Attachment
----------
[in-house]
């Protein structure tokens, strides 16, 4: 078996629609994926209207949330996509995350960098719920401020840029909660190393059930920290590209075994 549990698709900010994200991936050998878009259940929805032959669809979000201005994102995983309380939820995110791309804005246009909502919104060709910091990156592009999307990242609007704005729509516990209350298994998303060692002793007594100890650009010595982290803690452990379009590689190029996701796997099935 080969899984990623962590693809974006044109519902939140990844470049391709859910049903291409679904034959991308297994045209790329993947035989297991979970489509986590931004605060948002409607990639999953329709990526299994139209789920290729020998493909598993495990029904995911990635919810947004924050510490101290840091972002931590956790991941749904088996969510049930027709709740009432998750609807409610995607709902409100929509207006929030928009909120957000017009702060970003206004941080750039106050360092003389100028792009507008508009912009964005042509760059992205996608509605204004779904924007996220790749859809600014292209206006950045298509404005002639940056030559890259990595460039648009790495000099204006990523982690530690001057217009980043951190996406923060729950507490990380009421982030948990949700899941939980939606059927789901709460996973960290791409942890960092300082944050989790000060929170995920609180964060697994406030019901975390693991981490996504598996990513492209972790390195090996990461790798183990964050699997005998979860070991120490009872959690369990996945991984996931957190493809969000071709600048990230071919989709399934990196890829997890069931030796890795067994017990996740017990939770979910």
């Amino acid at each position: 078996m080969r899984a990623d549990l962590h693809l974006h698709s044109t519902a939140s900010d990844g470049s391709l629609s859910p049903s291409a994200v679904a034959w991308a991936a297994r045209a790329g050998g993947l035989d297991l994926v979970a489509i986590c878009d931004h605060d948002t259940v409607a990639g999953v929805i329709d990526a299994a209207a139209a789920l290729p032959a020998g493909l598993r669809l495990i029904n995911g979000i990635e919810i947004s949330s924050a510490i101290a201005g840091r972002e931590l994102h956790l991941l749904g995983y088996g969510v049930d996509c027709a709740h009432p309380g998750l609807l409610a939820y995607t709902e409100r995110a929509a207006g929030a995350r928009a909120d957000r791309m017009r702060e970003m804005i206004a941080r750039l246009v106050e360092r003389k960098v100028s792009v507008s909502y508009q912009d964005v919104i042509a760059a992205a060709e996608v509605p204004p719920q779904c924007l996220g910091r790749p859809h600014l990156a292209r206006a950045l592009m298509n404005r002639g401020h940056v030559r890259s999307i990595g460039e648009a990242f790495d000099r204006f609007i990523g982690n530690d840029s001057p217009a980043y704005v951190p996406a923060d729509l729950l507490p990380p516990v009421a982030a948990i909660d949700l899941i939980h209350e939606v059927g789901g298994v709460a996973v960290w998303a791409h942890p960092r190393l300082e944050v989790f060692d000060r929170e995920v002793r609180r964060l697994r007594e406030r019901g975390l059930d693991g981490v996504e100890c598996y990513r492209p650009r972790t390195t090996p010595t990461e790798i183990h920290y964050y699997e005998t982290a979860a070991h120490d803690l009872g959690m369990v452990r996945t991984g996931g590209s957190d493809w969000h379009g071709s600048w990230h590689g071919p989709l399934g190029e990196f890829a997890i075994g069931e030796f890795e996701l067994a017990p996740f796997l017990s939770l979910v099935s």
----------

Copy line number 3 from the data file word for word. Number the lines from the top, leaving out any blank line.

């Amino acid at each position: 078996m080969r899984a990623d549990l962590h693809l974006h698709s044109t519902a939140s900010d990844g470049s391709l629609s859910p049903s291409a994200v679904a034959w991308a991936a297994r045209a790329g050998g993947l035989d297991l994926v979970a489509i986590c878009d931004h605060d948002t259940v409607a990639g999953v929805i329709d990526a299994a209207a139209a789920l290729p032959a020998g493909l598993r669809l495990i029904n995911g979000i990635e919810i947004s949330s924050a510490i101290a201005g840091r972002e931590l994102h956790l991941l749904g995983y088996g969510v049930d996509c027709a709740h009432p309380g998750l609807l409610a939820y995607t709902e409100r995110a929509a207006g929030a995350r928009a909120d957000r791309m017009r702060e970003m804005i206004a941080r750039l246009v106050e360092r003389k960098v100028s792009v507008s909502y508009q912009d964005v919104i042509a760059a992205a060709e996608v509605p204004p719920q779904c924007l996220g910091r790749p859809h600014l990156a292209r206006a950045l592009m298509n404005r002639g401020h940056v030559r890259s999307i990595g460039e648009a990242f790495d000099r204006f609007i990523g982690n530690d840029s001057p217009a980043y704005v951190p996406a923060d729509l729950l507490p990380p516990v009421a982030a948990i909660d949700l899941i939980h209350e939606v059927g789901g298994v709460a996973v960290w998303a791409h942890p960092r190393l300082e944050v989790f060692d000060r929170e995920v002793r609180r964060l697994r007594e406030r019901g975390l059930d693991g981490v996504e100890c598996y990513r492209p650009r972790t390195t090996p010595t990461e790798i183990h920290y964050y699997e005998t982290a979860a070991h120490d803690l009872g959690m369990v452990r996945t991984g996931g590209s957190d493809w969000h379009g071709s600048w990230h590689g071919p989709l399934g190029e990196f890829a997890i075994g069931e030796f890795e996701l067994a017990p996740f796997l017990s939770l979910v099935s």